Potd6 Precursors To Impr

602 views

Published on

Published in: Business, Education
0 Comments
0 Likes
Statistics
Notes
  • Be the first to comment

  • Be the first to like this

No Downloads
Views
Total views
602
On SlideShare
0
From Embeds
0
Number of Embeds
11
Actions
Shares
0
Downloads
8
Comments
0
Likes
0
Embeds 0
No embeds

No notes for slide

Potd6 Precursors To Impr

  1. 1. PoTD #6 <ul><li>Precursors to Impressionism </li></ul>
  2. 2. Académie des Beaux-Arts <ul><li>The Academe des Beau-Arts was one of five major French Institutions that pretty much dictated what art should be (it included Painting, Sculpture, Music and Architecture). </li></ul><ul><li>This Academy held a gigantic show every year (The Salon in the Louvre) that held a lot of sway for artists, garnering them with prizes, commissions and mad props. Unfortunately, their tastes were very conservative- they wanted paintings that had very muted colors and emphasized a lack of visible brush strokes. </li></ul><ul><li>Now as a painter, I look at brush strokes. If you look closely, a good painter can tell you another painters process by looking at the brush strokes---what color the surface of the canvas was when they started, what size and shape brushes they use and what kinds of actions their brushstrokes held. </li></ul><ul><li>Many young painters who were in favor of brighter colors, landscapes and genre paintings were rejected from the Salon because the curators were much more interested in seeing dull historical and biblical scenes. Neo-Classical and Romantic were styles du jour. </li></ul>Booooring! Jean Auguste Dominique Ingres La Grande Odalisque 1814 Oil on canvas, The Louvre Jean Francois Millet- The Gleaners (1857) Oil on Canvas Musee d’Orsay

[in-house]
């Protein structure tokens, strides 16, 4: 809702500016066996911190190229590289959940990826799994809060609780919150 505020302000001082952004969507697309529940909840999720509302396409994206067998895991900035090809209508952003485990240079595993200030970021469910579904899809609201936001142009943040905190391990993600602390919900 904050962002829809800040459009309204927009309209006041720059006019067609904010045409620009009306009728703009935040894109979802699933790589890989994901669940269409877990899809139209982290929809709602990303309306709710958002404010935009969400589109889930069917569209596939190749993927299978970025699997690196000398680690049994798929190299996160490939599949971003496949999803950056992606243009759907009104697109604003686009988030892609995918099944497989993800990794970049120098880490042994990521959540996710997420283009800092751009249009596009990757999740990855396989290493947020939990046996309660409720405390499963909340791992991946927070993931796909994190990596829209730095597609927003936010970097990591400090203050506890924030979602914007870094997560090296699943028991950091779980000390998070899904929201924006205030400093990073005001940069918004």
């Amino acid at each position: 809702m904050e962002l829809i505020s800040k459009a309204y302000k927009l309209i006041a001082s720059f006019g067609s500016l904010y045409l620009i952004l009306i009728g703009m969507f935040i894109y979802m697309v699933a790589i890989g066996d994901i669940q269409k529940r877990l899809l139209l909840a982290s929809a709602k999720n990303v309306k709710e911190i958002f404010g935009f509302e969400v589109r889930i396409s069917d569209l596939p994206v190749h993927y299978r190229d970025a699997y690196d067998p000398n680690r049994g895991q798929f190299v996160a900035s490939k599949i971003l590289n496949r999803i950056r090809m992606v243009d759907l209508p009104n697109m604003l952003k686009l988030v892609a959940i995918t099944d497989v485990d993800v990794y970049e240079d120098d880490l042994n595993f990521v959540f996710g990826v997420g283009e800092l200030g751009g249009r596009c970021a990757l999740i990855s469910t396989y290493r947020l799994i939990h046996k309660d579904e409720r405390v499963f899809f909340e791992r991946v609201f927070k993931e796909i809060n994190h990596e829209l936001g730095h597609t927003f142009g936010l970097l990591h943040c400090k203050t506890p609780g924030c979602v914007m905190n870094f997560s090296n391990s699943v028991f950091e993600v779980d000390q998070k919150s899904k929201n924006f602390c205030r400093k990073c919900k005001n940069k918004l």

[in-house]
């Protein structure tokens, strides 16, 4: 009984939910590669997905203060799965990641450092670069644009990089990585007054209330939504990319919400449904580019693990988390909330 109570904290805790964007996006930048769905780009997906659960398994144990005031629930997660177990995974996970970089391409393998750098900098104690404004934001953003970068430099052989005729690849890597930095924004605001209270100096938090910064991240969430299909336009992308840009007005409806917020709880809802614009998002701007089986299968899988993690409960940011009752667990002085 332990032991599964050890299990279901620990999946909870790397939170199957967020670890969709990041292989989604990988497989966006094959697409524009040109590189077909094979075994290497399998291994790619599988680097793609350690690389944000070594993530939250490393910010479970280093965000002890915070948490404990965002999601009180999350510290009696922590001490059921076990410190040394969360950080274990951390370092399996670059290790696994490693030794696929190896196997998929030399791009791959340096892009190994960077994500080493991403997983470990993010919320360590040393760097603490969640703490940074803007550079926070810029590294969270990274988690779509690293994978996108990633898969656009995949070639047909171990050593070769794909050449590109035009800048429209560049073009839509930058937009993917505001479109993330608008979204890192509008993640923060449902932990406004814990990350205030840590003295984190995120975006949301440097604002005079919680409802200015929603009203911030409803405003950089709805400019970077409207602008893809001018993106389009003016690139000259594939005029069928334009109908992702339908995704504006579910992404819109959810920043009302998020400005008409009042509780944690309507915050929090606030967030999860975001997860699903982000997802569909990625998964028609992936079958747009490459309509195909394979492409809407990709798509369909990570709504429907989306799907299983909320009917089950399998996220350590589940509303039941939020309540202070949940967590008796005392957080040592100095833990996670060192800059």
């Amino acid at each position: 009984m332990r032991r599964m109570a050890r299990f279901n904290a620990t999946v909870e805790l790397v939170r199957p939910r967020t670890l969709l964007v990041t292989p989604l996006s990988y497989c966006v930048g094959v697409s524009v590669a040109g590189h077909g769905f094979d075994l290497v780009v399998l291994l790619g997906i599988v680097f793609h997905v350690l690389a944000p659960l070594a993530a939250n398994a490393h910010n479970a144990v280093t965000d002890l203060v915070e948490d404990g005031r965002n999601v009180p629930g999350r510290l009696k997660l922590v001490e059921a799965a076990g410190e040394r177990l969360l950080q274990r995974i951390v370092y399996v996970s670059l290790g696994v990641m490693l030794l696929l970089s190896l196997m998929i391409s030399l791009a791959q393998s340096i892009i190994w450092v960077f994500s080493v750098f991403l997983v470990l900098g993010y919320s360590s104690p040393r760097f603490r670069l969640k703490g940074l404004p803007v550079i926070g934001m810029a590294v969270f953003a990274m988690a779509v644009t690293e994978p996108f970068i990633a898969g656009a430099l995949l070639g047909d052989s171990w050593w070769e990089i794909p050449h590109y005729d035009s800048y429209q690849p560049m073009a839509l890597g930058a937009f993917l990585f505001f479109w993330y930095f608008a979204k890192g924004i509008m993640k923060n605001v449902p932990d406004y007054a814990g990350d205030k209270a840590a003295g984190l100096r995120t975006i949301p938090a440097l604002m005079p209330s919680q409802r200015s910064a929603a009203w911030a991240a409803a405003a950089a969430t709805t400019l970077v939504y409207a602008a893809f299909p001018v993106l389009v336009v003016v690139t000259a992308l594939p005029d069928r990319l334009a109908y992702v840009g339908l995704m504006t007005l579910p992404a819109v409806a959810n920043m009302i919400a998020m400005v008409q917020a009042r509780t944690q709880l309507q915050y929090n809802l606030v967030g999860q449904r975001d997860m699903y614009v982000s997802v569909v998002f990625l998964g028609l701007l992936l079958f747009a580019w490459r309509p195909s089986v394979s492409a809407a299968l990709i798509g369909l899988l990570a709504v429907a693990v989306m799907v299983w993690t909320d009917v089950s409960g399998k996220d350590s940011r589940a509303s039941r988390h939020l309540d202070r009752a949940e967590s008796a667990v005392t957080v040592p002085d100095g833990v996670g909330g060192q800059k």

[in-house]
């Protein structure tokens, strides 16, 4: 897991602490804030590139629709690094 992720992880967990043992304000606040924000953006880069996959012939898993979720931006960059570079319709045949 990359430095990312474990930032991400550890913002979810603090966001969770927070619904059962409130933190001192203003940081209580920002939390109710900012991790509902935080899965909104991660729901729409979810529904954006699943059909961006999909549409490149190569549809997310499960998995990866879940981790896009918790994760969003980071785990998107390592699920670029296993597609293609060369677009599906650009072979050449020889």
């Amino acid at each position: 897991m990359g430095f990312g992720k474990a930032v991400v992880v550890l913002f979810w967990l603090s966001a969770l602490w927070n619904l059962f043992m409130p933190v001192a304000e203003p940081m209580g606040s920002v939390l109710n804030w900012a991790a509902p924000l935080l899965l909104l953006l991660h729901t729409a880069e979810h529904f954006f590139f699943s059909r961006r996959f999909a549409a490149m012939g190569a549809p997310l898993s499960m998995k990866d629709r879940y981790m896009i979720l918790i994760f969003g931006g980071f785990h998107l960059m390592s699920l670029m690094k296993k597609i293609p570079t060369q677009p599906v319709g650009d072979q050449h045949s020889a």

3. 3. JMW Turner <ul><li>The Fighting Temeraire Tugged to her Last Berth To Be Broken Up (1838) </li></ul><ul><li>Oil on Canvas </li></ul><ul><li>National Gallery, London </li></ul><ul><li>BBC Radio held a 3 week vote in 2005, polling Brits about the greatest Painting in Britain. This won with 27% of the vote. </li></ul><ul><li>http://www.bbc.co.uk/radio4/today/vote/greatestpainting/winner.shtml </li></ul><ul><li>Even though I like to sometimes refer to Impressionism as “Bathroom Art”, it was a stunning and totally radical movement that changed Western Art forever. This movement completely redefined painting and painters. </li></ul><ul><li>The social, cultural and political climates steered a few young artists to rethink what painting was and where it’s future would lie. </li></ul><ul><li>JMW Turners brilliance with painting water, sunsets and light was unparalleled (he is commonly referred to as “The Painter of Light” [A term which Thomas Kincaid later ripped off]). Turner won first prize in an Annual Royal Academy exhibition and, due to their policy and much to their chagrin, he could continue to show his work on an annual basis in Royal Academy shows (whether the judges liked his current work or not). The judges did NOT like his work later on in life. The abstraction of color and form blew their minds but they had to hang the pieces anyway. </li></ul><ul><li>Here’s an interesting lil tidbit...JMW began painting sublime (meaning here-epic awe inspiring subjects) sunsets in 1816. In April of 1815 Mt Tambora (Indonesia) erupted– it was the largest volcanic eruption in 1600 years. The ash in the sky around the world caused the following year to be nicknamed “the Year Without Summer”, with heavy snowfalls in June and, in Pennsylvania—frosts into August. One nice thing about the amount of ash in the atmosphere though...it lent extremely dramatic sunsets. </li></ul>